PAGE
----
The highest number of seats I’ve heard a senior Conservative predicting that Theresa May will win is the 600 cited by one cabinet minister. He laughed, so I assume he was joking, though Labour has been reduced to hoping that hubris averts a Tory landslide. A veteran Labour MP defending a 12,000-plus majority in one of the party’s safest seats muttered that his agent had been ordered by party HQ for the first time to spend up to the £12,000 constituency legal limit though victory usually costs half that. To the list of reasons May plumped for the grubby early election she’d dismissed as bad for Britain must be added the Conservative fear that Labour would ditch Jeremy Corbyn next year. My snout whispered that May was worried she’d lose a valuable Tory asset by 2020.
Shunted into sidings for the election, the Transport Secretary, Chris Grayling, is unable to escape the Southern train dispute. Labour has picked the Aslef train driver Ed Mayne to pursue the Tall Controller in Epsom and Ewell. Grayling’s return to parliament is assured, with 58.3 per cent of the vote last time out, but a performance in high office as unreliable as the strike-hit Southern’s services leaves him a favourite to be derailed in the triumphant PM’s reshuffle.
May’s generous personal endorsement of John Bercow in Buckingham – “it is more important than ever that the House of Commons has a redoubtable champion in the chair” – hints that readoption as Commons Speaker is a mere formality. Bercow’s is the loneliest campaign in the land: he’s sitting on a 23,000 majority and Labour and the Libs stick with convention by not running candidates against the Speaker. He canvasses, however, as if it’s a marginal. Door-knocking two years ago, Bercow joked cheerily to a constituent, “Don’t worry, I’m not a Jehovah’s Witness.” “No, but I am,” replied the householder. Fortunately for Bercow, this faith group usually doesn’t vote.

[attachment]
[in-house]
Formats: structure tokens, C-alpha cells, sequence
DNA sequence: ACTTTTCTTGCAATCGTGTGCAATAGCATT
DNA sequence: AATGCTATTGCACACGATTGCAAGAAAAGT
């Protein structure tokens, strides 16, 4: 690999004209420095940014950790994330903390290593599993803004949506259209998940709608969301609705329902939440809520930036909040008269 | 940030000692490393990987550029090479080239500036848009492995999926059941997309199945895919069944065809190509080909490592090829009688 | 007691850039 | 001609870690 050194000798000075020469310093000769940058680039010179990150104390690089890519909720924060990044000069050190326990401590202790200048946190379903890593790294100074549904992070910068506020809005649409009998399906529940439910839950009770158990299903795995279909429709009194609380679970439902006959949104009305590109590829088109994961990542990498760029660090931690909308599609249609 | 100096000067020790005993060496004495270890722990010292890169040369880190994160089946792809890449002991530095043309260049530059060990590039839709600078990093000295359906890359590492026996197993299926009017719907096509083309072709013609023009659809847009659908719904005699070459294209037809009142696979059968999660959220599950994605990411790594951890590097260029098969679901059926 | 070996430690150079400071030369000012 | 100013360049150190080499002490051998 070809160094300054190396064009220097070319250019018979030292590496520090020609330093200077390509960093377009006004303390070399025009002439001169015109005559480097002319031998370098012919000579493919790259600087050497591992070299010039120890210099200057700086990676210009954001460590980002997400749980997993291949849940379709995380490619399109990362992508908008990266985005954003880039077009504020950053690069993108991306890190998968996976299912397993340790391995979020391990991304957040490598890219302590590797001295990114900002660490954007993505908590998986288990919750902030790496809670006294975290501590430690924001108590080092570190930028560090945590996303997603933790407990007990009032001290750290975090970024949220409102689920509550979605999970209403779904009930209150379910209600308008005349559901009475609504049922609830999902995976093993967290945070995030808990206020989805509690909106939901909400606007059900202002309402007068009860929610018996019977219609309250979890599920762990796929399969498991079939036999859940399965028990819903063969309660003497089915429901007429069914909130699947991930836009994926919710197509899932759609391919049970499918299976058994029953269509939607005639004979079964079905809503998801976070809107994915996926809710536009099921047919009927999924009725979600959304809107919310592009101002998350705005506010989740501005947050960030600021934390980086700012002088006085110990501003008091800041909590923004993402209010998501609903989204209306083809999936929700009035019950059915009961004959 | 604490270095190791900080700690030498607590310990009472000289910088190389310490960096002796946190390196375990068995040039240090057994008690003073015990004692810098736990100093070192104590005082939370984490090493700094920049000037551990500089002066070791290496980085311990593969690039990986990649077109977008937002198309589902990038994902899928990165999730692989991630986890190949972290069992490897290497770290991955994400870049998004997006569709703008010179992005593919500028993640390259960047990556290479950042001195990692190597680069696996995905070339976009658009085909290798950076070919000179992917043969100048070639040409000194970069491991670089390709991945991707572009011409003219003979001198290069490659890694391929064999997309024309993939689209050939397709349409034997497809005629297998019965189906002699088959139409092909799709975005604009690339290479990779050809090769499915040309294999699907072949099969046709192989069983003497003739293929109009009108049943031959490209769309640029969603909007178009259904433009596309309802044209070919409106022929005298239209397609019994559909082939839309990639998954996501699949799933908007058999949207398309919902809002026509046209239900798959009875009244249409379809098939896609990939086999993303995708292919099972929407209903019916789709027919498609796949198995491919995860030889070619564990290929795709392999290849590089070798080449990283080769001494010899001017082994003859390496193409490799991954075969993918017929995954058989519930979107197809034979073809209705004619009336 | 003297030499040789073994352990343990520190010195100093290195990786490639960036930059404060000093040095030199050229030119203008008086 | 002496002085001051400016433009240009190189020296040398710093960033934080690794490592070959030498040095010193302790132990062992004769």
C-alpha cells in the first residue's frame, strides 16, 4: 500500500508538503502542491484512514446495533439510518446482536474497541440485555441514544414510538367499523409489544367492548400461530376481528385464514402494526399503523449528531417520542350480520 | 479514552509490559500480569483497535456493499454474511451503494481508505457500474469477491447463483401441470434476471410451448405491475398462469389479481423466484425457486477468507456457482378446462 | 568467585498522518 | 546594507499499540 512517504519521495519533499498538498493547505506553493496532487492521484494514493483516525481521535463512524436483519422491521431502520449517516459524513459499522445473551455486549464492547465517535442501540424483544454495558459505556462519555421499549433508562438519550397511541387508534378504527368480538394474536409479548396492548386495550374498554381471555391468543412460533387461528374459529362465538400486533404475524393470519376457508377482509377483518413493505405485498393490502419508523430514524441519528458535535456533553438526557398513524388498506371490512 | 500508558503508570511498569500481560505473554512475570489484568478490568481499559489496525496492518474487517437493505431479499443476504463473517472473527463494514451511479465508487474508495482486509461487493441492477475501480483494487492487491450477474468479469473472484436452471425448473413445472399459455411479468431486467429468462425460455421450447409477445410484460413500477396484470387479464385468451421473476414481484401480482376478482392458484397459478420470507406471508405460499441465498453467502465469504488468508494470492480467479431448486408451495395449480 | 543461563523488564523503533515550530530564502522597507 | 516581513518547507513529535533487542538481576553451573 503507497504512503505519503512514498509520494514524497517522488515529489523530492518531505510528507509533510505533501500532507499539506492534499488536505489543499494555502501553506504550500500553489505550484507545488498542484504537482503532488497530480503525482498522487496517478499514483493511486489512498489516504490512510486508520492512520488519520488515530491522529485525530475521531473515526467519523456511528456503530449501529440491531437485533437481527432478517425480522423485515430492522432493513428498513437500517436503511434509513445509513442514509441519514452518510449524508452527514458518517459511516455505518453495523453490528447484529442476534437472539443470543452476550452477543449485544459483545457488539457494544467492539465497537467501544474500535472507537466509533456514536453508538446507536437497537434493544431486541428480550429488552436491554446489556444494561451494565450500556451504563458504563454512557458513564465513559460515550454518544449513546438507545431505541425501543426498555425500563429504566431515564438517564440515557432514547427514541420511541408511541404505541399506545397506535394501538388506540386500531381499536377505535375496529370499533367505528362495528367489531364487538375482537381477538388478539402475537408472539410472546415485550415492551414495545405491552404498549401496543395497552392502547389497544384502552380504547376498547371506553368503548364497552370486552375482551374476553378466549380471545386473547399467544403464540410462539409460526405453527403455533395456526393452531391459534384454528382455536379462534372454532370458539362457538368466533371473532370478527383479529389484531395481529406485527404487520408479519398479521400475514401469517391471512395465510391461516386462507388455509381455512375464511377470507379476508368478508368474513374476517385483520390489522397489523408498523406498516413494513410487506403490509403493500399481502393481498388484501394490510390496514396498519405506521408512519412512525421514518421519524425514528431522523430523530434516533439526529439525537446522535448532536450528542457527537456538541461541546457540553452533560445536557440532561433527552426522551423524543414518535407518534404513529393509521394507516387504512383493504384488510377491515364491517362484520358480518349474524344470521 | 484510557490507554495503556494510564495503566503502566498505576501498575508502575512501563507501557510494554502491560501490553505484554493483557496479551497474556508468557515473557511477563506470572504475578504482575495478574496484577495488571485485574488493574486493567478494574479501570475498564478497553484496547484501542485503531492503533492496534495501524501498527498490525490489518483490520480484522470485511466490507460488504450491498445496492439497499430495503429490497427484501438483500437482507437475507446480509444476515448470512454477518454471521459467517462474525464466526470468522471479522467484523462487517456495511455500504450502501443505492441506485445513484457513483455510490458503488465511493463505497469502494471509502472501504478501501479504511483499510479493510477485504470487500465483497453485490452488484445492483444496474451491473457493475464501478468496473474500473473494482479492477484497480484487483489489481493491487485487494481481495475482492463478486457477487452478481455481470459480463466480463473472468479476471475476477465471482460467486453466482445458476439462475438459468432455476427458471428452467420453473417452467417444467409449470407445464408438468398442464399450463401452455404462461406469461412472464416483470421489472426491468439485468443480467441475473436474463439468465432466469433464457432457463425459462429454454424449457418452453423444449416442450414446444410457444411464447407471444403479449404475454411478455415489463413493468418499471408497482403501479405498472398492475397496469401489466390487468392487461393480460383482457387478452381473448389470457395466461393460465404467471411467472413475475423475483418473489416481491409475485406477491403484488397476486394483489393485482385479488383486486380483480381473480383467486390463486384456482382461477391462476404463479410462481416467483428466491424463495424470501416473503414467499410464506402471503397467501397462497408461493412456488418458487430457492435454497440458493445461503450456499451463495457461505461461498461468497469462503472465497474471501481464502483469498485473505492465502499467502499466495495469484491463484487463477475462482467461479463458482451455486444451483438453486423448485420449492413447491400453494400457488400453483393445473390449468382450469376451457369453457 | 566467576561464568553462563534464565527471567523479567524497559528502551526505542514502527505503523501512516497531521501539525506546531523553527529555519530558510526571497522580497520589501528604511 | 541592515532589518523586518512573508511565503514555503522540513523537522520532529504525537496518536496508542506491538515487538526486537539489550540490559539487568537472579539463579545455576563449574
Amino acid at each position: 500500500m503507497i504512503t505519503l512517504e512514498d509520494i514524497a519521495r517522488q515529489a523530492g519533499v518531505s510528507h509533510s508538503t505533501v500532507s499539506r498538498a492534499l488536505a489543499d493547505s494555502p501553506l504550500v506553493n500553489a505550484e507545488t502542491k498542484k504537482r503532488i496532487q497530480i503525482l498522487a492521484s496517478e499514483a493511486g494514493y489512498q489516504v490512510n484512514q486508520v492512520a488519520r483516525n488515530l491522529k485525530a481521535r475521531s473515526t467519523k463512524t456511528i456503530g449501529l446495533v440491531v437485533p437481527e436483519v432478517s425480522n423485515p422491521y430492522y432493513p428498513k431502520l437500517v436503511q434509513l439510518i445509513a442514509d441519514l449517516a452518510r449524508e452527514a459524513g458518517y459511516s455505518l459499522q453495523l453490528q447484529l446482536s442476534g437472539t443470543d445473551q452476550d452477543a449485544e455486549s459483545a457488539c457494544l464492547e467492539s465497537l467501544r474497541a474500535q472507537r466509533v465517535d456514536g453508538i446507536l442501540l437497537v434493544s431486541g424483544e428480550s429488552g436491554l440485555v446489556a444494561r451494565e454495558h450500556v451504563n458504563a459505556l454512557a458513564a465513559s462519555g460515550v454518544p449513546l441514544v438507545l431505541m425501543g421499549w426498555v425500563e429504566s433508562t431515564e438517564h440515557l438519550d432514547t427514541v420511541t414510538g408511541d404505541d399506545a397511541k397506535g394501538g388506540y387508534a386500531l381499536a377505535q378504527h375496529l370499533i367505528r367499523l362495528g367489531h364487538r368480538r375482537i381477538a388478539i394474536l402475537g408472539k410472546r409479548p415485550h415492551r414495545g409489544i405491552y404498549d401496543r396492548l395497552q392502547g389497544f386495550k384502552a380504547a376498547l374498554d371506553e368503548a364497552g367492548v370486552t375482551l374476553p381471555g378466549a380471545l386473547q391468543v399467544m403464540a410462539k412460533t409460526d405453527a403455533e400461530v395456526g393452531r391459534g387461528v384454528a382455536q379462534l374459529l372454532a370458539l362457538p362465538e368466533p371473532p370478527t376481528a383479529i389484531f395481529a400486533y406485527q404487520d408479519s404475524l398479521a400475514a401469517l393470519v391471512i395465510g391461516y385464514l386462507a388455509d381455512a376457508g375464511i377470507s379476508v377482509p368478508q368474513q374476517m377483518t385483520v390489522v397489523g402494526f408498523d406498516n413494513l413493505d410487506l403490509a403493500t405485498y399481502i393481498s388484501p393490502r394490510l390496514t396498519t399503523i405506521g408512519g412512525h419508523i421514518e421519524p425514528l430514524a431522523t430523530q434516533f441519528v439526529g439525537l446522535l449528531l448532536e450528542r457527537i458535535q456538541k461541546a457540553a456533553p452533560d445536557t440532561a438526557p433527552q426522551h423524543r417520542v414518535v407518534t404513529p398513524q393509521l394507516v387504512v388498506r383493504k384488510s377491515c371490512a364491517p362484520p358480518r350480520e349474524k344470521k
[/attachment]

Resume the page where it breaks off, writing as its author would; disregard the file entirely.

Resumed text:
The struggle takes many forms. Corbyn’s posh mouthpiece James Schneider is sharing a jumper for the duration of the campaign with a girlfriend who toils at Labour’s Southside HQ. My informant mutters that the pair wear the pullover on alternate days. Socialism is a garment for the two, not the many.
Bus envy and paranoia in the leader’s office when a senior apparatchik screamed that Corbyn’s deputy, Tom Watson, was trying to overtake his boss with a campaign coach of his own. Watson’s wheels are a red, eight-seater Hyundai i800 people carrier, while the prophet of Islington is roaming the country in the full, 28-passenger works. Corbyn’s driver was pulled off a Shakin’ Stevens tour, so for the next three weeks it’s “This Ole House” for Jezza.
Kevin Maguire is the associate editor (politics) of the Daily Mirror.
This article appears in the 17 May 2017 issue of the New Statesman, Age of Lies